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I need to write code for a callback function (it will be called from within ATL, but that's not really important):

HRESULT callback( void* myObjectVoid )
{
    if( myObjectVoid == 0 ) {
       return E_POINTER;
    }
    CMyClass* myObject = static_cast<CMyClass*>( myObjectVoid );
    return myObject->CallMethod();
}

here the void* is guaranteed to be a pointer to CMyClass, so static_cast is legal. My concern is the code must be as portable (to newer versions of Visual C++ at least) as possible. So to be super-paranoic I'm inclined to check the CMyClass* pointer as well - I mean what if it turns out to be null?

    if( myObjectVoid == 0 ) {
       return E_POINTER;
    }
    CMyClass* myObject = static_cast<CMyClass*>( myObjectVoid );
    if( myObject == 0 ) {
       return E_POINTER;
    }

Is the second check reasonable? Is it possible for static_cast to turn a non-null pointer into a null pointer?

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3  
Why not just cast unconditionally, and check for null after the cast? static_cast isn't going to dereference the pointer. – Logan Capaldo Aug 12 '10 at 15:00
    
@Logan Capaldo: It feels better to check as early as possible. – sharptooth Aug 12 '10 at 15:31
up vote 5 down vote accepted

static_cast can change the pointer value, if you cast between object parts on different offsets:

class A{ int x; }; class B{ int y; };
class C : A,B {};

C *c=new C(); 

B *b=c; 
// The B part comes after the A part in C. Pointer adjusted

C *c2=static_cast<C*>(b); 
// Pointer gets adjusted back, points to the beginning of the C part

However, "The null pointer value (4.10) is converted to the null pointer value of the destination type." (5.2.9-8), i.e. if c is NULL, then b is also NULL (and not adjusted) and thus c2 is set to NULL. The whole thing means: if static casting a non-NULL myObjectVoid yields NULL, then the value of myObjectVoid was obtained by circumventing the type system somehow. And it means, that the compiler might throw your second check away because "it can't happen anyway".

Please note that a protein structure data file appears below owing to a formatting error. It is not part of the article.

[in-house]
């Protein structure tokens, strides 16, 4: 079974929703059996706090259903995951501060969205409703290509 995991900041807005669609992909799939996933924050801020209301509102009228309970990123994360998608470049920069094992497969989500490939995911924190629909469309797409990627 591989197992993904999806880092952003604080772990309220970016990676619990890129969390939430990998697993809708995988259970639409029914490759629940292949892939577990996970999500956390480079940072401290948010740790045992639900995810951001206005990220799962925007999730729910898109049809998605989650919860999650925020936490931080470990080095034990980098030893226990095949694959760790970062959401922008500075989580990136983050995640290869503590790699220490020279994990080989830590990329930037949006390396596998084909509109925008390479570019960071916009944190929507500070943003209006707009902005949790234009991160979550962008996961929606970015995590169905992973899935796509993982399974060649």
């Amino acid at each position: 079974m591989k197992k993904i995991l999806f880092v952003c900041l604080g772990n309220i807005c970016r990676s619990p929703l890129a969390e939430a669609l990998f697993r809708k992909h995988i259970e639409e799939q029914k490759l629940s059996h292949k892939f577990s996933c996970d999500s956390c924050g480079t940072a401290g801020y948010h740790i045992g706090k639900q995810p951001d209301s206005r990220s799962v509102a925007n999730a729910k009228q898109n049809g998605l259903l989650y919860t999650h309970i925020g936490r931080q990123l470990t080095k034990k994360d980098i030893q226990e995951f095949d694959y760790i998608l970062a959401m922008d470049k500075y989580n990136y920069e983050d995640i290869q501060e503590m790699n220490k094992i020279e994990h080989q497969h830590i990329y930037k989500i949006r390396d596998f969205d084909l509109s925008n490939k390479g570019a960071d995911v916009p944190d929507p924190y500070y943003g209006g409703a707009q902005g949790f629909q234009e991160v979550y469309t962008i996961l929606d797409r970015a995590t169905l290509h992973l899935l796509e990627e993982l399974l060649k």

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No. If the pointer refers to a valid object, and the conversion is valid, then the result will also refer to a valid object, so it won't be null. If either is invalid, then the code is incorrect and the result is undefined. So the only way for valid usage to give a null result is to start with null.

In the specific case of converting between object pointers and void pointers, the standard has this to say (5.2.9/10):

A value of type "pointer to object" converted to "pointer to void" and back to the original pointer type will have its original value.

and this (4.10/3)

The result of converting a "pointer to T" to a "pointer to void" points to the start of the storage location where the object of type T resides

so the original and final object pointers will be the same, and the void pointer will be null if and only if the object pointers are.

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The only change static_cast should make to a pointer is for word-alignment. So, in theory, of myObjectVoid pointed to the last byte in memory, it's possible that it might be 'aligned-up" to 0, but I don't see that as a realistic concern.

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If this was possible, wouldn't it be a huge problem ? I always thought that 0 was the only value that a valid pointer couldn't have. – ereOn Aug 12 '10 at 15:17
    
The real question is would the address be rounded up or down or is it implementation defined? – Loki Astari Aug 12 '10 at 15:20

No, the second check is not reasonable. It is not possible for static_cast to turn a non-null pointer into a null pointer. The only thing static_cast may change about the supplied value in your case (being a pointer) is to adjust the address. Otherwise it's strictly concerned with advising the rest of the compiler's type analysis that the result of the expression should be treated as the target type. For a pointer, that means that dereferencing finds the right address within the target object, and that increment and decrement strides are appropriate to the type's size.

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1  
Well there you go. In non real-world scenarios, passing in a carefully crafted pointer to static_cast could cause it to be adjusted by an offset that makes it NULL. Of course, that's never going to happen in real life. – Kennet Belenky Aug 12 '10 at 15:43

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